The "nasty" U.S. recession will tighten its grip next year as unemployment rises and weak home and stock prices imperil consumers, finance firms and debt-laden businesses, a UCLA Anderson Forecast report released on Thursday said. Additionally, a sustained retreat in prices for goods and services is a very real possibility that would further drag on the economy, according to the forecasting unit's report. "Where only last quarter we were worried about inflation, we are now worried about its very rare opposite: deflation," the report said. Falling prices would cut demand and discourage employers from hiring. "The record collapse in oil prices has brought with it welcome relief to motorists throughout the country and an effective tax cut of $440 billion in the form of a lower oil import bill," the closely-watched report said. "Nevertheless the swift fall in oil prices is now lowering the absolute level of consumer prices and bringing with it likely declines in nominal GDP over the next three quarters."
"The news from the economy is bad," the report said. "The recession that we had previously hoped to avoid is now with us in full gale force." The UCLA Anderson Forecast unit expects real GDP to shrink by 4.1 percent this quarter and by another 3.4 percent and 0.8 percent in the first and second quarters of next year, respectively, as consumer and business spending weaken and as the foreign trade that had propped up growth much of this year sags. "Because Europe and Japan are already in recession and China and India are suffering from a significant slowdown in growth, the export boom of the past few years will wane," the report said. "Make no mistake the global economy is in its first synchronized recession since the early 1990s."

HONG KONG -- China's producer price index climbed 2% in November from a year earlier, easing from a 6.6% rise in October on year, according to data released by the National Bureau of Statistics Wednesday. November's figures were the slowest pace of gains in the wholesale inflation in more than two years, Dow Jones Newswires reported. In the first 11 months of the year, wholesale inflation climbed 7.6%. "China's price inflation data is now declining rapidly, building on deflationary concerns that may prompt further monetary easing," wrote J.P. Morgan analysts in a research note following the data release.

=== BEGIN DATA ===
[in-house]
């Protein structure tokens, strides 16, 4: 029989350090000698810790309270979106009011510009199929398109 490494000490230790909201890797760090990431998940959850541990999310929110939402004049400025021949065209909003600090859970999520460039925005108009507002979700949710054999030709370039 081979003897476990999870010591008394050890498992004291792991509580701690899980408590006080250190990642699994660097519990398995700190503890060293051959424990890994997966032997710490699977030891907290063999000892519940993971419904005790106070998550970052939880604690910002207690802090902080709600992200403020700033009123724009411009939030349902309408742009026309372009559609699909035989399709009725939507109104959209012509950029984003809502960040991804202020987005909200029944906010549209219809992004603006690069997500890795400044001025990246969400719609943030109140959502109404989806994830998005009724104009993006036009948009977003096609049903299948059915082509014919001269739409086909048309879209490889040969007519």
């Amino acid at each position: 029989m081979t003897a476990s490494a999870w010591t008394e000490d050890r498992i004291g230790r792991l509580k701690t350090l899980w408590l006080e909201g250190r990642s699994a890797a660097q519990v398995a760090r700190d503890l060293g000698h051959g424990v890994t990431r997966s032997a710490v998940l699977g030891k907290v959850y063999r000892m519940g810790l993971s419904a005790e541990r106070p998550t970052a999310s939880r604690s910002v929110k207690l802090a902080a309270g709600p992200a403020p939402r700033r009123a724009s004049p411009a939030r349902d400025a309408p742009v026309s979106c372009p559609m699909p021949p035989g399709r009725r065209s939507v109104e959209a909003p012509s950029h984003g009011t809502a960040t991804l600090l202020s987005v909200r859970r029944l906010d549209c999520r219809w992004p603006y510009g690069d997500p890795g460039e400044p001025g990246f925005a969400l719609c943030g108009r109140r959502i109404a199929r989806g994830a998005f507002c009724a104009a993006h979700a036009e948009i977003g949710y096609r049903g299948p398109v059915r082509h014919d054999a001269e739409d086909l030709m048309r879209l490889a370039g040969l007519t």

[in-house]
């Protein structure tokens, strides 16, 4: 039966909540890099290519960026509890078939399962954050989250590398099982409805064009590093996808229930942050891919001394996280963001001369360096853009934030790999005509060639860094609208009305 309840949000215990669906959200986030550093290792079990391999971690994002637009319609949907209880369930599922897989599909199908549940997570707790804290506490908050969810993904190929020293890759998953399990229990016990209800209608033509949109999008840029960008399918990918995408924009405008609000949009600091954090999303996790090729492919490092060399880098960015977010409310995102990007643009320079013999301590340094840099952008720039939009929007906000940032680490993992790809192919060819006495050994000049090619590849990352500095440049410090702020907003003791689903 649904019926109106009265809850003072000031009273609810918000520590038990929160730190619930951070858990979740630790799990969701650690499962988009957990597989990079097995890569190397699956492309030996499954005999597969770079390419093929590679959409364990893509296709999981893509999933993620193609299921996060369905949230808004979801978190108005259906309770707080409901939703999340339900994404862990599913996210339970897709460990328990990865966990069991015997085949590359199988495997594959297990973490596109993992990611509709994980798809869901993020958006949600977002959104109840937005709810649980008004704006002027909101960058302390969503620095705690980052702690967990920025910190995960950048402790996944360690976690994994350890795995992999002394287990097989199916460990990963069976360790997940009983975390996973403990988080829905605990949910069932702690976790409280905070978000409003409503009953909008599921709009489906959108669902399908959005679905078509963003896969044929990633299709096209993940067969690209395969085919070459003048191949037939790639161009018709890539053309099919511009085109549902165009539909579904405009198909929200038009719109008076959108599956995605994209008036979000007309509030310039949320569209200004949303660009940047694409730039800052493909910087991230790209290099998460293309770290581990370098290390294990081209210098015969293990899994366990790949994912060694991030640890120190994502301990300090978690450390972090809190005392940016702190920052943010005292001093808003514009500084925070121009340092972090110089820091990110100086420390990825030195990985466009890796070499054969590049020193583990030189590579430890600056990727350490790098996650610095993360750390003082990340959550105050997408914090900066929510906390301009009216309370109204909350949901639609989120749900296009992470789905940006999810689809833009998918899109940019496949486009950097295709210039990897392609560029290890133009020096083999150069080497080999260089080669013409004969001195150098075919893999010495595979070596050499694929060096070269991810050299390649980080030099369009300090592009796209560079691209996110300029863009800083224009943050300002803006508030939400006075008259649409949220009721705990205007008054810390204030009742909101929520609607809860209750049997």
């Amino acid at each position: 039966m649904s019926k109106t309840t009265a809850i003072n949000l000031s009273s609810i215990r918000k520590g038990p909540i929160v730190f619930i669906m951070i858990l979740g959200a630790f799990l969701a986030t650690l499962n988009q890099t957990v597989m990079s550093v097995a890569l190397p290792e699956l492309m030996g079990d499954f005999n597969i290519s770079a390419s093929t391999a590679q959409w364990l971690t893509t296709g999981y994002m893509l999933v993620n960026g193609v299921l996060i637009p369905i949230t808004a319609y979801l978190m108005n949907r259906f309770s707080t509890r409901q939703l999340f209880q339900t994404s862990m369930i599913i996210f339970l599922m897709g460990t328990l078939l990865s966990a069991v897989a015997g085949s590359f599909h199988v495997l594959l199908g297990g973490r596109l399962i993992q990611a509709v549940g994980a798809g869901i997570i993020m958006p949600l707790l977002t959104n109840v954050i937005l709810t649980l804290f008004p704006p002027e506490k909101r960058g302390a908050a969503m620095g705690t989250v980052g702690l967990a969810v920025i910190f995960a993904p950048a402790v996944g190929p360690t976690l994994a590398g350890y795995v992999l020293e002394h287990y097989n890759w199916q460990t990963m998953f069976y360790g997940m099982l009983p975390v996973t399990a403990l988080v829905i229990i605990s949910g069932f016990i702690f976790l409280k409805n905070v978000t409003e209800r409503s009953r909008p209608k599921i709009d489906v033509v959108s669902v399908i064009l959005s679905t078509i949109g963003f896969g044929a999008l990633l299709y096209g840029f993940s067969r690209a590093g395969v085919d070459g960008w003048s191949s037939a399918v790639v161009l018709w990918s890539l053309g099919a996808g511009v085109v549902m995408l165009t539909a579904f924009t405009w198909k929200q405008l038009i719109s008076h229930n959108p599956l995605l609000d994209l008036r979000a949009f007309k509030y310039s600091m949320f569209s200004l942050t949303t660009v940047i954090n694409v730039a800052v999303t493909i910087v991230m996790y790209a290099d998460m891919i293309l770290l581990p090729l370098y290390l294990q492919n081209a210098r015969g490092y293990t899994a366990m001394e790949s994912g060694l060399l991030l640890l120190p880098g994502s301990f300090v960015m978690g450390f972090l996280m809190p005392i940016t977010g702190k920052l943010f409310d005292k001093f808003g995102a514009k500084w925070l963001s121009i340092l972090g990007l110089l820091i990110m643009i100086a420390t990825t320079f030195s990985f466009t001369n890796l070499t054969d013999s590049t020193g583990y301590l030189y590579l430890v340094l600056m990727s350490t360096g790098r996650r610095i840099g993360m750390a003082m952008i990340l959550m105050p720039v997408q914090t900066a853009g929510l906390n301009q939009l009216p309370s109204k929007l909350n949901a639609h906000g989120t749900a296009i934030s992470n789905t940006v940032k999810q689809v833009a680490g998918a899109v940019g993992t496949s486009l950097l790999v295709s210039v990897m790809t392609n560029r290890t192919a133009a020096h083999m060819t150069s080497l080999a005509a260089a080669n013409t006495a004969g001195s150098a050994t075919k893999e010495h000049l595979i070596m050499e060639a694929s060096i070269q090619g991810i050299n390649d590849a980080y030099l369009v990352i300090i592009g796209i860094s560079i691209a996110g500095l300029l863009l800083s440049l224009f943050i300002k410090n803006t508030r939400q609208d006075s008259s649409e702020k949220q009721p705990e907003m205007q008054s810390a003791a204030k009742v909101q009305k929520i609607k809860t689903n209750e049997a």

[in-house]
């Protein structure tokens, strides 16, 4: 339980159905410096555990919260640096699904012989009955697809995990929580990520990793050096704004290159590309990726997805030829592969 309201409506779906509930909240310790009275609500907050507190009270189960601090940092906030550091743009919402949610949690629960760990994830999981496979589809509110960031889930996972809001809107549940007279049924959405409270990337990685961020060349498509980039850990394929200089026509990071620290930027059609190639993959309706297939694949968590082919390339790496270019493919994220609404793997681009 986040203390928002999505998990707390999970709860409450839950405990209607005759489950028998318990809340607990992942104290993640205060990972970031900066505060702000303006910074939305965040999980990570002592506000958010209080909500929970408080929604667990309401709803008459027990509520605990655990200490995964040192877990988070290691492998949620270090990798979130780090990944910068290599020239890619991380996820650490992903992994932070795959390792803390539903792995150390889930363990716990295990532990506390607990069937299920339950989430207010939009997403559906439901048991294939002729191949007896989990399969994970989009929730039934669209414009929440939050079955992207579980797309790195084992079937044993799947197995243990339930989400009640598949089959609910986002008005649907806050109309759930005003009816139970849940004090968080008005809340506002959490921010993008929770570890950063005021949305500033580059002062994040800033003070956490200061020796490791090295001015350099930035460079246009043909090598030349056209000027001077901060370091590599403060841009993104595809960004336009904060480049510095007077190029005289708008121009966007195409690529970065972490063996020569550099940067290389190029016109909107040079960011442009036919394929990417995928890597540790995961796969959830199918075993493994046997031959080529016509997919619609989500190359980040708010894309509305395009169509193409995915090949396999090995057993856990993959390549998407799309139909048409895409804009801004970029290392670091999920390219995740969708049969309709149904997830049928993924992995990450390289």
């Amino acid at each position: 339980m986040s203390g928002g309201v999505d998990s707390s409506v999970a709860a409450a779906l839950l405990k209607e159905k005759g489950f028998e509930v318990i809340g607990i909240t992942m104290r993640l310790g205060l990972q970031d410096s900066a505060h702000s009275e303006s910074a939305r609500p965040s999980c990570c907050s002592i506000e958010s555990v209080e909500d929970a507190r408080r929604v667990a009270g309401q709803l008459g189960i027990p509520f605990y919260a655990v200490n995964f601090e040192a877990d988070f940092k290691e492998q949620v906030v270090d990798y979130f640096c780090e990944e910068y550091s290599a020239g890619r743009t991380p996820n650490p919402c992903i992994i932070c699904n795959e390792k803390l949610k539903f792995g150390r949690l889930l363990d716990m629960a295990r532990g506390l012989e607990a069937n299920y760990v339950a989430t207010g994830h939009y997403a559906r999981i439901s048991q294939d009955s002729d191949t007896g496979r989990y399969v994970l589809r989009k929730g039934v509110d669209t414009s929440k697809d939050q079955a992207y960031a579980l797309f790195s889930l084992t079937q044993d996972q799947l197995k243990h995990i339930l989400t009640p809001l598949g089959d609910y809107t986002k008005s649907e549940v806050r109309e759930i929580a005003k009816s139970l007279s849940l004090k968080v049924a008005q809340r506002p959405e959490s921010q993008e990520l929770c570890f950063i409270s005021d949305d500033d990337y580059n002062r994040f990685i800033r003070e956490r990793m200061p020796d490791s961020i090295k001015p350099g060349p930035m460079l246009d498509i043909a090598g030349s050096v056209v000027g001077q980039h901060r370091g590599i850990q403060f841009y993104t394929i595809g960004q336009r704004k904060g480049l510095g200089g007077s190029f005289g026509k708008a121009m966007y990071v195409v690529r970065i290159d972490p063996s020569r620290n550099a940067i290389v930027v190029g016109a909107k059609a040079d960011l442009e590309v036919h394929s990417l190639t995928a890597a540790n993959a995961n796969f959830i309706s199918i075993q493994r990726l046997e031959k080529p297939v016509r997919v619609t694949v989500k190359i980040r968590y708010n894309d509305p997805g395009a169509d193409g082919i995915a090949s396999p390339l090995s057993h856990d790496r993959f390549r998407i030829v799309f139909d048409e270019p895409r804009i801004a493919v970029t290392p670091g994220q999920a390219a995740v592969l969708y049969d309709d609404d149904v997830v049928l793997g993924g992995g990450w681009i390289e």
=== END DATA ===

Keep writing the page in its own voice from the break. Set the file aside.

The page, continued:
Deflation pressures that are spreading through Europe and the United States also now appear to be threatening China, the world's fourth-largest economy. Deflation, a drop in prices, tends to defer spending and makes it harder for governments to boost growth. China's annual consumer price inflation fell to a near two-year low in November, a report showed on Thursday, a day after data reflected a collapse in wholesale prices and a startling drop in exports and imports. The slowdown in inflation is partly due to a collapse in global energy and commodity costs, but also reflects demand-sapping recessions underway in Europe, Japan and the United States [Dominoes falling in a row. Notice that the economy most based on production is the last to fall.]

Monetary authorities worldwide have been cutting interest rates sharply to try to get their economies moving but have had trouble persuading banks to lend more. [In a deflation, why would they?]

In a move that suggested trouble ahead for concerted European and perhaps world efforts to end the financial crisis and restore global economic growth, Germany criticized countries for rushing into untested economic rescue packages. Finance Minister Peer Steinbrueck urged governments to pause before pledging to spend billions of dollars to try to push their economies out of trouble. "The speed at which proposals are put together under pressure that don't even pass an economic test is breathtaking and depressing," he said in an interview with Newsweek magazine, published on the magazine's website on Wednesday. He singled out British Prime Minister Gordon Brown for particular criticism, accusing him of switching to economic policies that would saddle a generation with debt. "The switch from decades of supply-side politics all the way to a crass Keynesianism is breathtaking," he said.
Another German policymaker, European Central Bank Executive Board member Juergen Stark, also indicated concerns about responses to the crisis, saying late on Wednesday that the ECB does not have a lot of room for maneuver after its interest rate cut last week. The comments came as European Union leaders were to meet in Brussels to discuss a 200-billion euro ($260-billion) stimulus package to wrench the bloc out of recession.German Chancellor Angela Merkel said in Brussels that she was aware that Germany as an economic power had a responsibility to look over time at new stimulus steps.

No comments: